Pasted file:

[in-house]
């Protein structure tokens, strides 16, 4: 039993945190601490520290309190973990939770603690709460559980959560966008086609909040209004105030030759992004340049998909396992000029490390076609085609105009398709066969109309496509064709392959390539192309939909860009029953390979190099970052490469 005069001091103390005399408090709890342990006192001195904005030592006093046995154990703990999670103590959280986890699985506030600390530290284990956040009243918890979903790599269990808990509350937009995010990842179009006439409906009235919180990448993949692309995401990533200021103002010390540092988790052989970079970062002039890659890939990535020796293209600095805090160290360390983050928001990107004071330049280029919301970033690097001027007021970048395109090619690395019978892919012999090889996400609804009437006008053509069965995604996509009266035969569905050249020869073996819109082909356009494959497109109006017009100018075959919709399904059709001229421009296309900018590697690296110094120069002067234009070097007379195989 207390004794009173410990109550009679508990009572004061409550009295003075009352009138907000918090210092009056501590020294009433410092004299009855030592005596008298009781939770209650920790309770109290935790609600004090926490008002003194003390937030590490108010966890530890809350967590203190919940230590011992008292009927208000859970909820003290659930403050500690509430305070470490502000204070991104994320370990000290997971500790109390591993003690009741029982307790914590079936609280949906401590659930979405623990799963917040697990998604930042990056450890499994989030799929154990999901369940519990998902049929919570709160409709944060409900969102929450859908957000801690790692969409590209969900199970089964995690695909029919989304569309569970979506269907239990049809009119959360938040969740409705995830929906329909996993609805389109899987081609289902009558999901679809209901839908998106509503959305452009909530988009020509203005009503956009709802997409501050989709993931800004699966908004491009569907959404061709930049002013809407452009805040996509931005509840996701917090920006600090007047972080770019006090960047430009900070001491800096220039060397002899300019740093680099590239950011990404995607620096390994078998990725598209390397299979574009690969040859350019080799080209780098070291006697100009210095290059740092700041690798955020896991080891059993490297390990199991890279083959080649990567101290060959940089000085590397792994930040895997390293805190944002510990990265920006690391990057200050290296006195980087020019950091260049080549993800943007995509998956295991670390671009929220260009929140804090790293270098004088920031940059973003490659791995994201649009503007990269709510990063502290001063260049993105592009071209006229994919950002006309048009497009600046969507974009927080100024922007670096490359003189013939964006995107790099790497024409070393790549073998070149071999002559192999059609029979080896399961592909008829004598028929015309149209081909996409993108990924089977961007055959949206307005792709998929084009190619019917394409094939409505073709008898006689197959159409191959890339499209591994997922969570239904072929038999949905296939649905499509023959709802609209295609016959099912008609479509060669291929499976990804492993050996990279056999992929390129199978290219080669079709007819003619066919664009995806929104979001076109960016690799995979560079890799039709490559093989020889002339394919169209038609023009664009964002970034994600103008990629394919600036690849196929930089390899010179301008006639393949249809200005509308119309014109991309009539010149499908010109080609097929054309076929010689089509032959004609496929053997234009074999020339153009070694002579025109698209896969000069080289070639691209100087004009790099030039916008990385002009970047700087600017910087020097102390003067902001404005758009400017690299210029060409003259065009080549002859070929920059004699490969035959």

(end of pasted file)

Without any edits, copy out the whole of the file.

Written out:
[in-house]
């Protein structure tokens, strides 16, 4: 039993945190601490520290309190973990939770603690709460559980959560966008086609909040209004105030030759992004340049998909396992000029490390076609085609105009398709066969109309496509064709392959390539192309939909860009029953390979190099970052490469 005069001091103390005399408090709890342990006192001195904005030592006093046995154990703990999670103590959280986890699985506030600390530290284990956040009243918890979903790599269990808990509350937009995010990842179009006439409906009235919180990448993949692309995401990533200021103002010390540092988790052989970079970062002039890659890939990535020796293209600095805090160290360390983050928001990107004071330049280029919301970033690097001027007021970048395109090619690395019978892919012999090889996400609804009437006008053509069965995604996509009266035969569905050249020869073996819109082909356009494959497109109006017009100018075959919709399904059709001229421009296309900018590697690296110094120069002067234009070097007379195989 207390004794009173410990109550009679508990009572004061409550009295003075009352009138907000918090210092009056501590020294009433410092004299009855030592005596008298009781939770209650920790309770109290935790609600004090926490008002003194003390937030590490108010966890530890809350967590203190919940230590011992008292009927208000859970909820003290659930403050500690509430305070470490502000204070991104994320370990000290997971500790109390591993003690009741029982307790914590079936609280949906401590659930979405623990799963917040697990998604930042990056450890499994989030799929154990999901369940519990998902049929919570709160409709944060409900969102929450859908957000801690790692969409590209969900199970089964995690695909029919989304569309569970979506269907239990049809009119959360938040969740409705995830929906329909996993609805389109899987081609289902009558999901679809209901839908998106509503959305452009909530988009020509203005009503956009709802997409501050989709993931800004699966908004491009569907959404061709930049002013809407452009805040996509931005509840996701917090920006600090007047972080770019006090960047430009900070001491800096220039060397002899300019740093680099590239950011990404995607620096390994078998990725598209390397299979574009690969040859350019080799080209780098070291006697100009210095290059740092700041690798955020896991080891059993490297390990199991890279083959080649990567101290060959940089000085590397792994930040895997390293805190944002510990990265920006690391990057200050290296006195980087020019950091260049080549993800943007995509998956295991670390671009929220260009929140804090790293270098004088920031940059973003490659791995994201649009503007990269709510990063502290001063260049993105592009071209006229994919950002006309048009497009600046969507974009927080100024922007670096490359003189013939964006995107790099790497024409070393790549073998070149071999002559192999059609029979080896399961592909008829004598028929015309149209081909996409993108990924089977961007055959949206307005792709998929084009190619019917394409094939409505073709008898006689197959159409191959890339499209591994997922969570239904072929038999949905296939649905499509023959709802609209295609016959099912008609479509060669291929499976990804492993050996990279056999992929390129199978290219080669079709007819003619066919664009995806929104979001076109960016690799995979560079890799039709490559093989020889002339394919169209038609023009664009964002970034994600103008990629394919600036690849196929930089390899010179301008006639393949249809200005509308119309014109991309009539010149499908010109080609097929054309076929010689089509032959004609496929053997234009074999020339153009070694002579025109698209896969000069080289070639691209100087004009790099030039916008990385002009970047700087600017910087020097102390003067902001404005758009400017690299210029060409003259065009080549002859070929920059004699490969035959």